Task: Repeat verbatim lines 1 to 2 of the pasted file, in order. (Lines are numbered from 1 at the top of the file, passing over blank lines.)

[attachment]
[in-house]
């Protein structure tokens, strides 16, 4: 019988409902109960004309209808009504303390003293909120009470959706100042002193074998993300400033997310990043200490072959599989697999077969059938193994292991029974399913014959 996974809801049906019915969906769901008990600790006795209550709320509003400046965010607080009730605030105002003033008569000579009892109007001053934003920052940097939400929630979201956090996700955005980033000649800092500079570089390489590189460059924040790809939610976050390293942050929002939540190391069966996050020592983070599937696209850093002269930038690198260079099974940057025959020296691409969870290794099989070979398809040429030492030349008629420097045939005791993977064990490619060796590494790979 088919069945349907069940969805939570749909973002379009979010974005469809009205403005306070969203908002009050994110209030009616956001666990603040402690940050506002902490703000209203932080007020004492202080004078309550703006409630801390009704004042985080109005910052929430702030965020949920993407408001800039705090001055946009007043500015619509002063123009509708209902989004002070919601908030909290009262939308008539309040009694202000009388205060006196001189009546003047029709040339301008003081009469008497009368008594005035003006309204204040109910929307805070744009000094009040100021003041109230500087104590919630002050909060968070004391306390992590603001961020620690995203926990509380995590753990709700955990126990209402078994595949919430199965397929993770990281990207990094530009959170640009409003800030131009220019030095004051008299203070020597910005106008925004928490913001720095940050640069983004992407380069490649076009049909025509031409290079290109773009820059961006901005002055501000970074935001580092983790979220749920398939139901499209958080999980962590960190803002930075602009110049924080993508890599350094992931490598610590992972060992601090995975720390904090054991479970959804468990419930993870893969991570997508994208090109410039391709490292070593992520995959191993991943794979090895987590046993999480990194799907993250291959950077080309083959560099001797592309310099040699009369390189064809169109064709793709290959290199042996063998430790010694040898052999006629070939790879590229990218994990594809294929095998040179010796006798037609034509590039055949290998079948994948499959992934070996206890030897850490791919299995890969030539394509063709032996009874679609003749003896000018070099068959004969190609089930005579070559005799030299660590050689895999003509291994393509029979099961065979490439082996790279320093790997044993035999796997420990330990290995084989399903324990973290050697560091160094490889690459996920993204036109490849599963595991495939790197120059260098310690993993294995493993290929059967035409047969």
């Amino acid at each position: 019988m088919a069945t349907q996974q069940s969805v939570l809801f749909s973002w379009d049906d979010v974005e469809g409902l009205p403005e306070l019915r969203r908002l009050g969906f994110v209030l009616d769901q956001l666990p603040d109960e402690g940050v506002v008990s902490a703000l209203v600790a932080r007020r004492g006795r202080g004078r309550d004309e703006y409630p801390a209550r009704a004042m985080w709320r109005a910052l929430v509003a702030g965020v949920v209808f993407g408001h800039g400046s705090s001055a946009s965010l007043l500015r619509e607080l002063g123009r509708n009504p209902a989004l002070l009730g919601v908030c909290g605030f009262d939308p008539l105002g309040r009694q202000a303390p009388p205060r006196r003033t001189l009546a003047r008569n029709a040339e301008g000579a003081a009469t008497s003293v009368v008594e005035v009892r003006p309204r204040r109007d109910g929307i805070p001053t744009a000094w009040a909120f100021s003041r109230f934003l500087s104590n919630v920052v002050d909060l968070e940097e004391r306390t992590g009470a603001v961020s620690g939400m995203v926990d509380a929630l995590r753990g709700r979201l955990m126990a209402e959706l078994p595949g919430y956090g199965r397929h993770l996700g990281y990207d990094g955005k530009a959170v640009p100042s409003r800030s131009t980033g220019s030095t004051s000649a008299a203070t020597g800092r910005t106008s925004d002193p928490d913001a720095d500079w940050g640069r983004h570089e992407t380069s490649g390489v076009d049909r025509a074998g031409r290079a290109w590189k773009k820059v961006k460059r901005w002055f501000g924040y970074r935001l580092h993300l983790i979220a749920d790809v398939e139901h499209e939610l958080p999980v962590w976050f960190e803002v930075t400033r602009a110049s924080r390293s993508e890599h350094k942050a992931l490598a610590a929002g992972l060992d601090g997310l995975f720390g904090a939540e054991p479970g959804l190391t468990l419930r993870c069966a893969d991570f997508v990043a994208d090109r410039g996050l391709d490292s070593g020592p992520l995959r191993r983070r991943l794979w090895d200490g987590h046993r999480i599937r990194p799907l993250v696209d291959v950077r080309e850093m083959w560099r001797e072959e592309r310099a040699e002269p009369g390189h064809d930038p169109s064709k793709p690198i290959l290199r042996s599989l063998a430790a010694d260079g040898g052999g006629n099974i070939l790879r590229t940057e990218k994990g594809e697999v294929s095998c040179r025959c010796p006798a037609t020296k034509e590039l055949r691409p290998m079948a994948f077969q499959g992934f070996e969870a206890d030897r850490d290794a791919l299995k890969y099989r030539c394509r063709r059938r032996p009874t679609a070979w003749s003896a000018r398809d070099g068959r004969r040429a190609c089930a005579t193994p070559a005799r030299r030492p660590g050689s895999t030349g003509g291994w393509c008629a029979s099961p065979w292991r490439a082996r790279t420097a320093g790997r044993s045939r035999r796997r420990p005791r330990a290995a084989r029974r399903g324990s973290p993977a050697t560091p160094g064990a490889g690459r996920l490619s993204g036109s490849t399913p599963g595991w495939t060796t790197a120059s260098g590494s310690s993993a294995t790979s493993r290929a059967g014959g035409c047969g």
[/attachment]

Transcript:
[in-house]
């Protein structure tokens, strides 16, 4: 019988409902109960004309209808009504303390003293909120009470959706100042002193074998993300400033997310990043200490072959599989697999077969059938193994292991029974399913014959 996974809801049906019915969906769901008990600790006795209550709320509003400046965010607080009730605030105002003033008569000579009892109007001053934003920052940097939400929630979201956090996700955005980033000649800092500079570089390489590189460059924040790809939610976050390293942050929002939540190391069966996050020592983070599937696209850093002269930038690198260079099974940057025959020296691409969870290794099989070979398809040429030492030349008629420097045939005791993977064990490619060796590494790979 088919069945349907069940969805939570749909973002379009979010974005469809009205403005306070969203908002009050994110209030009616956001666990603040402690940050506002902490703000209203932080007020004492202080004078309550703006409630801390009704004042985080109005910052929430702030965020949920993407408001800039705090001055946009007043500015619509002063123009509708209902989004002070919601908030909290009262939308008539309040009694202000009388205060006196001189009546003047029709040339301008003081009469008497009368008594005035003006309204204040109910929307805070744009000094009040100021003041109230500087104590919630002050909060968070004391306390992590603001961020620690995203926990509380995590753990709700955990126990209402078994595949919430199965397929993770990281990207990094530009959170640009409003800030131009220019030095004051008299203070020597910005106008925004928490913001720095940050640069983004992407380069490649076009049909025509031409290079290109773009820059961006901005002055501000970074935001580092983790979220749920398939139901499209958080999980962590960190803002930075602009110049924080993508890599350094992931490598610590992972060992601090995975720390904090054991479970959804468990419930993870893969991570997508994208090109410039391709490292070593992520995959191993991943794979090895987590046993999480990194799907993250291959950077080309083959560099001797592309310099040699009369390189064809169109064709793709290959290199042996063998430790010694040898052999006629070939790879590229990218994990594809294929095998040179010796006798037609034509590039055949290998079948994948499959992934070996206890030897850490791919299995890969030539394509063709032996009874679609003749003896000018070099068959004969190609089930005579070559005799030299660590050689895999003509291994393509029979099961065979490439082996790279320093790997044993035999796997420990330990290995084989399903324990973290050697560091160094490889690459996920993204036109490849599963595991495939790197120059260098310690993993294995493993290929059967035409047969």